(The Nationalist, 19 September 2003)
There’s a story about three priests comparing notes about their parishes. They found they had a problem in common: bats in the belfry. The first priest said he had tried sealing off the tower and fumigating it. That worked for a while, but, before long, the bats were back.
The second priest said he had introduced hawks and owls, but that didn’t work either, because there were simply too many bats.
The third priest listened to all of this with a smug look on his face. The other two said to him, ‘You obviously have found an answer to this problem. What is it?’ He replied, ‘I baptized the bats, gave them first confession, the bishop confirmed them – and I haven’t seen one in the church since’.
We are growing more familiar with “four-wheel” Catholics, those who come to the church in a pram for their baptism, a limousine for their wedding, and a hearse for their funeral – with nothing in between.
Sometimes people have such little knowledge of the faith that you can only ask, ‘How can a person receive religious instruction at school for maybe twelve years, and yet know so little?’
But it is more than simply a matter of lack of knowledge; it goes deeper. People are receiving the sacraments seemingly without the faith that gives them meaning. And an apparent lack of reverence suggests that there has not been a prior experience of conversion. Sometimes, the sacraments seem to be no more than rites of passage which provide the occasion for a family celebration.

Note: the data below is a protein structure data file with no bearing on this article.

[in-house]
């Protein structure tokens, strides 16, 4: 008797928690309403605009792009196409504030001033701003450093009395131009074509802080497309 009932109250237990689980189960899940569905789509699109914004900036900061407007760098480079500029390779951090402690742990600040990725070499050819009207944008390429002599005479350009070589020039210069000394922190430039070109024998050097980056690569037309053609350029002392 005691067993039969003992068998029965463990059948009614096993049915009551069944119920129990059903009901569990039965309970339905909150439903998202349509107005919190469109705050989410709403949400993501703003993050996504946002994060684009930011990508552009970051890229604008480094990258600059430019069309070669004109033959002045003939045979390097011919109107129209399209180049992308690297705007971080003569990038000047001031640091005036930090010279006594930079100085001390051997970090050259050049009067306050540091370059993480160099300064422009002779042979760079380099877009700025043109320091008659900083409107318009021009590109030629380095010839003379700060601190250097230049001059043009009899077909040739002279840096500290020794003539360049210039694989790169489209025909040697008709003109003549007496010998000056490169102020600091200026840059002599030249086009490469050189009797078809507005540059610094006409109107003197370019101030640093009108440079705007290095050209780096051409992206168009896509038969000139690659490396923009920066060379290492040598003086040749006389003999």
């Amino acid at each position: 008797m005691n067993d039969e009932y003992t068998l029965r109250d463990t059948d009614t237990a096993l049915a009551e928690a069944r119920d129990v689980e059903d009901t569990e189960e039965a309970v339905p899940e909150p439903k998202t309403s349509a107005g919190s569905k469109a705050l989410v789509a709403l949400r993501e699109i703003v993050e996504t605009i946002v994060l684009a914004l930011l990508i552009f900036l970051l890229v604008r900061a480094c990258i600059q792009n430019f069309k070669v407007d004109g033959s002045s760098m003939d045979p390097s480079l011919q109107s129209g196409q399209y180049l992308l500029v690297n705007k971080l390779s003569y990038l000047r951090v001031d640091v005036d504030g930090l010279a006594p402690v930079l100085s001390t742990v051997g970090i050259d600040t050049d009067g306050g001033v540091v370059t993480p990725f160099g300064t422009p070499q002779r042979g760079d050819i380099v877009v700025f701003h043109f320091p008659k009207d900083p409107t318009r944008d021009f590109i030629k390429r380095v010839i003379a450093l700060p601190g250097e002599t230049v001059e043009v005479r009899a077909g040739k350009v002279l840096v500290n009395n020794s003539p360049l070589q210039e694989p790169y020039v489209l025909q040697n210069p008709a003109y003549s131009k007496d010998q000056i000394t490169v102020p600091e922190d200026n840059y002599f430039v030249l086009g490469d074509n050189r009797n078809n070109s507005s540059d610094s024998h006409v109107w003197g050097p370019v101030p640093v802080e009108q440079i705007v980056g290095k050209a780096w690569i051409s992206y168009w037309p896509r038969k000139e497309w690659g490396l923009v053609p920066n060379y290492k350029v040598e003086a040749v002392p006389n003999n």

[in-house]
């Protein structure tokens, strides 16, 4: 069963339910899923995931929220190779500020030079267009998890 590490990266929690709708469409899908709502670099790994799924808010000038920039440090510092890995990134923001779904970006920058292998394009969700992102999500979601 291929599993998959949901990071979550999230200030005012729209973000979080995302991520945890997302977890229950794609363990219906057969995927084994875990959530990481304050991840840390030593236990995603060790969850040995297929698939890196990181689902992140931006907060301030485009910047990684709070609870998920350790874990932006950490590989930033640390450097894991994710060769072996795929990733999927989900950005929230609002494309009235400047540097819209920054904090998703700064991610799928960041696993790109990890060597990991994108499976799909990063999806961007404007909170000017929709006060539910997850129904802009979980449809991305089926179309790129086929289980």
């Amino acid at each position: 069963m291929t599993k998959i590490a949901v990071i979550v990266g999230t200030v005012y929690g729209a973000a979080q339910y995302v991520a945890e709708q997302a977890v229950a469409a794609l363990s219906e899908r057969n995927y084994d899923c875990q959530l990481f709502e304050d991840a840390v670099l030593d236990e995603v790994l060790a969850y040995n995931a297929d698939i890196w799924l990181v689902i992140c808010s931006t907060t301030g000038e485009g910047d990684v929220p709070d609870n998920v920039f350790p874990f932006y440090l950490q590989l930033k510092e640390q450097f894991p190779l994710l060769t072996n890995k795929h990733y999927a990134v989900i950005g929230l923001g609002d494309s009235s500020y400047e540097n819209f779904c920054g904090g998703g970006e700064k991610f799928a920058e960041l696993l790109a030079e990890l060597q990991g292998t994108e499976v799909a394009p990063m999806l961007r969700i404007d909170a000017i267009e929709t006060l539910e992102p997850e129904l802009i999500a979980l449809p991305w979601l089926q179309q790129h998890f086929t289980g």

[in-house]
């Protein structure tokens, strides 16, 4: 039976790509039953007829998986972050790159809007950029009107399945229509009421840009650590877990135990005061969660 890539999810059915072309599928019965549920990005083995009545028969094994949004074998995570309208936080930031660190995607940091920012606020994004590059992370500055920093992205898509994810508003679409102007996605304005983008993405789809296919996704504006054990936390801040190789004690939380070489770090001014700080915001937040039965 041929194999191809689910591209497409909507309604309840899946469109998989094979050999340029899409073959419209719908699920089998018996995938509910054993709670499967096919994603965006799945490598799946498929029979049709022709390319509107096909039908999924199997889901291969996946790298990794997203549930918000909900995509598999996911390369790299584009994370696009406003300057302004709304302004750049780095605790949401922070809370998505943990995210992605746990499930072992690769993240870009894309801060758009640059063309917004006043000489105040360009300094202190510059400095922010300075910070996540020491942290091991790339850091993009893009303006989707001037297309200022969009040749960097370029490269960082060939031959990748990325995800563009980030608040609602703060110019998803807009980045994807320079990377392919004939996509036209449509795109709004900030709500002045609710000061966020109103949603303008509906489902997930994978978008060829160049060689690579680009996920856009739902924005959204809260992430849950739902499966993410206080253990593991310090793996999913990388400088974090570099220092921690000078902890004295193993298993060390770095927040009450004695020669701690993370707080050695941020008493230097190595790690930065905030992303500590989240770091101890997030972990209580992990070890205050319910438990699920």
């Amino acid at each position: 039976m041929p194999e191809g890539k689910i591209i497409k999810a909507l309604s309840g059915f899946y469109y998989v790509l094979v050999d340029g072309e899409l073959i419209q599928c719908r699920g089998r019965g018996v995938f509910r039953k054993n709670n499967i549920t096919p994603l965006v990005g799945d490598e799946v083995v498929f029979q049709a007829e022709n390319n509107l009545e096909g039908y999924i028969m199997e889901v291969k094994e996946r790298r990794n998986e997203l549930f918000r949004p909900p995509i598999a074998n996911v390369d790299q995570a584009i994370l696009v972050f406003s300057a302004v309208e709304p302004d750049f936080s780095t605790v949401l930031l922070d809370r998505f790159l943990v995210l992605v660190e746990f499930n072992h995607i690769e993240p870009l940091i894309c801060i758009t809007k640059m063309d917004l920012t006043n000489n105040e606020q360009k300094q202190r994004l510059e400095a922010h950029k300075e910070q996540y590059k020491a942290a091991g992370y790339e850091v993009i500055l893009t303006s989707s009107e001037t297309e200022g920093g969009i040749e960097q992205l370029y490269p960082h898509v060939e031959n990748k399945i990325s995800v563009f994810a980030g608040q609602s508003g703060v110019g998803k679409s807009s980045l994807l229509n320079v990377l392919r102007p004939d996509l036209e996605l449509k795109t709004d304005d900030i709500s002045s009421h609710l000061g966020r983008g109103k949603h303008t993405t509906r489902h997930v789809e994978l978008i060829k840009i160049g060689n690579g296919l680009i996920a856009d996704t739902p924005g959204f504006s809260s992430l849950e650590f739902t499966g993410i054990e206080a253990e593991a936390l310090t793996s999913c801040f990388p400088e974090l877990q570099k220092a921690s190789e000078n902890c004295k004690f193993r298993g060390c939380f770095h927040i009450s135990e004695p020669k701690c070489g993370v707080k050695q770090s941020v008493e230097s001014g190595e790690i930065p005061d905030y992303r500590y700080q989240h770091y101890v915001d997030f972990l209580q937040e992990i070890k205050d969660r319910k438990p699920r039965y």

Before people can come to the liturgy, that is, to Mass and the sacraments, they must be called to faith and conversion. Yet, in the Catholic Church, we seem so anxious for people to receive the sacraments that we turn a blind eye to the hollowness of it all. To do this is to trivialize the sacraments, reducing them to the level of a superstition that they “work” just as long as you receive them, regardless of dispositions. That also demoralizes priests, reducing them to figures of fun. And it diverts energy from where it is needed and could produce results, namely, by engaging in the missionary task of conversion.
Are we still living with the illusion of Holy Catholic Ireland, unaware that Ireland is mission territory as much as Africa ever was? Maybe we all, priests and people, need to leave behind the numbers game and start playing the reality game.